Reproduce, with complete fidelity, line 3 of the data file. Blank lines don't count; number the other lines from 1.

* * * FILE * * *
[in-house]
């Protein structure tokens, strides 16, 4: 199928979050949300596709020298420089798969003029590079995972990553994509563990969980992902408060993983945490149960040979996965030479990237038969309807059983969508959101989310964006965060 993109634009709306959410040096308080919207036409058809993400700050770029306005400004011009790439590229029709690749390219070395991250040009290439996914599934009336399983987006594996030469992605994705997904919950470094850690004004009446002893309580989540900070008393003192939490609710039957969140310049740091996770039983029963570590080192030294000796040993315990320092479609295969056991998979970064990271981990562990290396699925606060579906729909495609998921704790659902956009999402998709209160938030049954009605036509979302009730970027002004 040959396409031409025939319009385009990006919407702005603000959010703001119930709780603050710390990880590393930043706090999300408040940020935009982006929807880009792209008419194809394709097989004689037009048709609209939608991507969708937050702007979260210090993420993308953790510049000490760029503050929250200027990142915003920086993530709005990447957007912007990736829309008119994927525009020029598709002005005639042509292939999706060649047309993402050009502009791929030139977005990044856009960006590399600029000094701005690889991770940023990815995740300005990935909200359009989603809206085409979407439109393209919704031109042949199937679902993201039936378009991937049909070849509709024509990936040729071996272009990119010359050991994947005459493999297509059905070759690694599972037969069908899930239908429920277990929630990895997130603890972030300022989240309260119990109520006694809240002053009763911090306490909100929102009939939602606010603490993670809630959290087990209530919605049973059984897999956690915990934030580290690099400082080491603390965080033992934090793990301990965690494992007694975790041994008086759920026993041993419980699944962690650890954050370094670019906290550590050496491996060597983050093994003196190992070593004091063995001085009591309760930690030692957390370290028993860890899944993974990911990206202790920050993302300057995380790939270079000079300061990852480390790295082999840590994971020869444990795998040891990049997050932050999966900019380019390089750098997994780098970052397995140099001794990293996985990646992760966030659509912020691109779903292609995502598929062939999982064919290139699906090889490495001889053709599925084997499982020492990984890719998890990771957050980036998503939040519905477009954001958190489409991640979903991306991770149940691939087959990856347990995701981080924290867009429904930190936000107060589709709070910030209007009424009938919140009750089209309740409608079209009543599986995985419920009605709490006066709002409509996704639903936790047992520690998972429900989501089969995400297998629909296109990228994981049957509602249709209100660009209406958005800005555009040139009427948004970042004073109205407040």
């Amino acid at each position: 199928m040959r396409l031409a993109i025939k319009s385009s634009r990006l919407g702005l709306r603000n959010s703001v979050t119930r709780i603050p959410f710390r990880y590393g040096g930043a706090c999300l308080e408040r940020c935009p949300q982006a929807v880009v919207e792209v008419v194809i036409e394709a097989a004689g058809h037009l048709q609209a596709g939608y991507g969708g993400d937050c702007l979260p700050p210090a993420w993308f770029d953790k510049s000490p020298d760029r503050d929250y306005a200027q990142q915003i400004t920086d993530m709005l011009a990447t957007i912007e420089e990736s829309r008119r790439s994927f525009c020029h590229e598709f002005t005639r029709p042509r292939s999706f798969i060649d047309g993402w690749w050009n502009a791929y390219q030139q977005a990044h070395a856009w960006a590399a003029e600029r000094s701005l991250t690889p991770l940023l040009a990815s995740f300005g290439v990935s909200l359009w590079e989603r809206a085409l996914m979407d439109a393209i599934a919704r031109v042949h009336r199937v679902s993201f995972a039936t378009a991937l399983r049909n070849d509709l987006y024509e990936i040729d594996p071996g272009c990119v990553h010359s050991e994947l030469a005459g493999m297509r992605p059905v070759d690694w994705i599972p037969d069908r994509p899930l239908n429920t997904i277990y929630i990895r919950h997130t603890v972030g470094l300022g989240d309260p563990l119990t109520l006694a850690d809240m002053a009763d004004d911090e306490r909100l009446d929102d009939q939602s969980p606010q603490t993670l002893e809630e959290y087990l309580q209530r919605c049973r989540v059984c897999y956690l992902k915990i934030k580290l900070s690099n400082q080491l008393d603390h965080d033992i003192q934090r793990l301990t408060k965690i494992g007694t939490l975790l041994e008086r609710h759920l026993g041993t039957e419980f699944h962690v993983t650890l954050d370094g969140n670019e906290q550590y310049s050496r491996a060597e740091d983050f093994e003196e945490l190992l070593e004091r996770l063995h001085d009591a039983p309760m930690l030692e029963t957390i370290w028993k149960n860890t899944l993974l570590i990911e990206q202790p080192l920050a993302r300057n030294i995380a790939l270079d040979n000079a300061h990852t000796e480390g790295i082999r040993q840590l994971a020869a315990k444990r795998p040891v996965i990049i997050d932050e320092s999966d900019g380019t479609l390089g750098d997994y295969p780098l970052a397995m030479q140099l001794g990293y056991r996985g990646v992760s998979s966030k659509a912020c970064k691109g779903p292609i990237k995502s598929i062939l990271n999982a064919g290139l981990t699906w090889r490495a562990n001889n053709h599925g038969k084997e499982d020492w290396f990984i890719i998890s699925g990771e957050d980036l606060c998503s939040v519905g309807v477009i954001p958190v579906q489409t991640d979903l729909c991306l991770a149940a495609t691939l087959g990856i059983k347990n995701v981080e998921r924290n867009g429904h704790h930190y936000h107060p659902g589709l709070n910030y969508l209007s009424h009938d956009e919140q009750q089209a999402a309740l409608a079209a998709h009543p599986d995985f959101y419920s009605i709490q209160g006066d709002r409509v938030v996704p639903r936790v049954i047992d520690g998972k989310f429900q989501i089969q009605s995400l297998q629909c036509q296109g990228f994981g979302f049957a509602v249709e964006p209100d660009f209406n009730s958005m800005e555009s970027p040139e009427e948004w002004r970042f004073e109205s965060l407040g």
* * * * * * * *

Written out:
């Amino acid at each position: 199928m040959r396409l031409a993109i025939k319009s385009s634009r990006l919407g702005l709306r603000n959010s703001v979050t119930r709780i603050p959410f710390r990880y590393g040096g930043a706090c999300l308080e408040r940020c935009p949300q982006a929807v880009v919207e792209v008419v194809i036409e394709a097989a004689g058809h037009l048709q609209a596709g939608y991507g969708g993400d937050c702007l979260p700050p210090a993420w993308f770029d953790k510049s000490p020298d760029r503050d929250y306005a200027q990142q915003i400004t920086d993530m709005l011009a990447t957007i912007e420089e990736s829309r008119r790439s994927f525009c020029h590229e598709f002005t005639r029709p042509r292939s999706f798969i060649d047309g993402w690749w050009n502009a791929y390219q030139q977005a990044h070395a856009w960006a590399a003029e600029r000094s701005l991250t690889p991770l940023l040009a990815s995740f300005g290439v990935s909200l359009w590079e989603r809206a085409l996914m979407d439109a393209i599934a919704r031109v042949h009336r199937v679902s993201f995972a039936t378009a991937l399983r049909n070849d509709l987006y024509e990936i040729d594996p071996g272009c990119v990553h010359s050991e994947l030469a005459g493999m297509r992605p059905v070759d690694w994705i599972p037969d069908r994509p899930l239908n429920t997904i277990y929630i990895r919950h997130t603890v972030g470094l300022g989240d309260p563990l119990t109520l006694a850690d809240m002053a009763d004004d911090e306490r909100l009446d929102d009939q939602s969980p606010q603490t993670l002893e809630e959290y087990l309580q209530r919605c049973r989540v059984c897999y956690l992902k915990i934030k580290l900070s690099n400082q080491l008393d603390h965080d033992i003192q934090r793990l301990t408060k965690i494992g007694t939490l975790l041994e008086r609710h759920l026993g041993t039957e419980f699944h962690v993983t650890l954050d370094g969140n670019e906290q550590y310049s050496r491996a060597e740091d983050f093994e003196e945490l190992l070593e004091r996770l063995h001085d009591a039983p309760m930690l030692e029963t957390i370290w028993k149960n860890t899944l993974l570590i990911e990206q202790p080192l920050a993302r300057n030294i995380a790939l270079d040979n000079a300061h990852t000796e480390g790295i082999r040993q840590l994971a020869a315990k444990r795998p040891v996965i990049i997050d932050e320092s999966d900019g380019t479609l390089g750098d997994y295969p780098l970052a397995m030479q140099l001794g990293y056991r996985g990646v992760s998979s966030k659509a912020c970064k691109g779903p292609i990237k995502s598929i062939l990271n999982a064919g290139l981990t699906w090889r490495a562990n001889n053709h599925g038969k084997e499982d020492w290396f990984i890719i998890s699925g990771e957050d980036l606060c998503s939040v519905g309807v477009i954001p958190v579906q489409t991640d979903l729909c991306l991770a149940a495609t691939l087959g990856i059983k347990n995701v981080e998921r924290n867009g429904h704790h930190y936000h107060p659902g589709l709070n910030y969508l209007s009424h009938d956009e919140q009750q089209a999402a309740l409608a079209a998709h009543p599986d995985f959101y419920s009605i709490q209160g006066d709002r409509v938030v996704p639903r936790v049954i047992d520690g998972k989310f429900q989501i089969q009605s995400l297998q629909c036509q296109g990228f994981g979302f049957a509602v249709e964006p209100d660009f209406n009730s958005m800005e555009s970027p040139e009427e948004w002004r970042f004073e109205s965060l407040g």